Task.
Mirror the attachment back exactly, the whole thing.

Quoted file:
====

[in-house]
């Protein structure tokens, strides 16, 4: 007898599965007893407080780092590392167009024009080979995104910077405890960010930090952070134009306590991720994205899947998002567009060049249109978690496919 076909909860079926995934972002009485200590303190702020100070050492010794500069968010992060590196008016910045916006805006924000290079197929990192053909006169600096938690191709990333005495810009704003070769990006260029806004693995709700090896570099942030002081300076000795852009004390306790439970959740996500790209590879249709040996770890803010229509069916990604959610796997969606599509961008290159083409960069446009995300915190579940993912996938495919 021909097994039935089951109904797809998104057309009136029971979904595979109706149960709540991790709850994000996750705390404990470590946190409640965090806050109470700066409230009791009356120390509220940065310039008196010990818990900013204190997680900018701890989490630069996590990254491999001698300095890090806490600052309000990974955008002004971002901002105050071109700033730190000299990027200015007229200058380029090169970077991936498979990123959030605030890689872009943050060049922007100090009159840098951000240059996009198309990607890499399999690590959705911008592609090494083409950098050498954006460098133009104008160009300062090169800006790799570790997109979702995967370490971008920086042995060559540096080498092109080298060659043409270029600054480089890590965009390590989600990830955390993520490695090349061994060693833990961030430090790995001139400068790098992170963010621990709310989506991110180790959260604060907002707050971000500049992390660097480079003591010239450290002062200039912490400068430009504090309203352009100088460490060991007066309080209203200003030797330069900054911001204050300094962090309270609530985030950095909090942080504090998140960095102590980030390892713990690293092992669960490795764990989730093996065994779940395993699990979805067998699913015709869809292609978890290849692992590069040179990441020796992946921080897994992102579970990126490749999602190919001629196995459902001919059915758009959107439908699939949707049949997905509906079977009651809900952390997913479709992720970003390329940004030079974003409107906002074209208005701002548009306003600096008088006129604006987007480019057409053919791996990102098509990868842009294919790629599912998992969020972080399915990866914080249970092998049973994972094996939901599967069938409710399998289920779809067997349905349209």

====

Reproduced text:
[in-house]
């Protein structure tokens, strides 16, 4: 007898599965007893407080780092590392167009024009080979995104910077405890960010930090952070134009306590991720994205899947998002567009060049249109978690496919 076909909860079926995934972002009485200590303190702020100070050492010794500069968010992060590196008016910045916006805006924000290079197929990192053909006169600096938690191709990333005495810009704003070769990006260029806004693995709700090896570099942030002081300076000795852009004390306790439970959740996500790209590879249709040996770890803010229509069916990604959610796997969606599509961008290159083409960069446009995300915190579940993912996938495919 021909097994039935089951109904797809998104057309009136029971979904595979109706149960709540991790709850994000996750705390404990470590946190409640965090806050109470700066409230009791009356120390509220940065310039008196010990818990900013204190997680900018701890989490630069996590990254491999001698300095890090806490600052309000990974955008002004971002901002105050071109700033730190000299990027200015007229200058380029090169970077991936498979990123959030605030890689872009943050060049922007100090009159840098951000240059996009198309990607890499399999690590959705911008592609090494083409950098050498954006460098133009104008160009300062090169800006790799570790997109979702995967370490971008920086042995060559540096080498092109080298060659043409270029600054480089890590965009390590989600990830955390993520490695090349061994060693833990961030430090790995001139400068790098992170963010621990709310989506991110180790959260604060907002707050971000500049992390660097480079003591010239450290002062200039912490400068430009504090309203352009100088460490060991007066309080209203200003030797330069900054911001204050300094962090309270609530985030950095909090942080504090998140960095102590980030390892713990690293092992669960490795764990989730093996065994779940395993699990979805067998699913015709869809292609978890290849692992590069040179990441020796992946921080897994992102579970990126490749999602190919001629196995459902001919059915758009959107439908699939949707049949997905509906079977009651809900952390997913479709992720970003390329940004030079974003409107906002074209208005701002548009306003600096008088006129604006987007480019057409053919791996990102098509990868842009294919790629599912998992969020972080399915990866914080249970092998049973994972094996939901599967069938409710399998289920779809067997349905349209």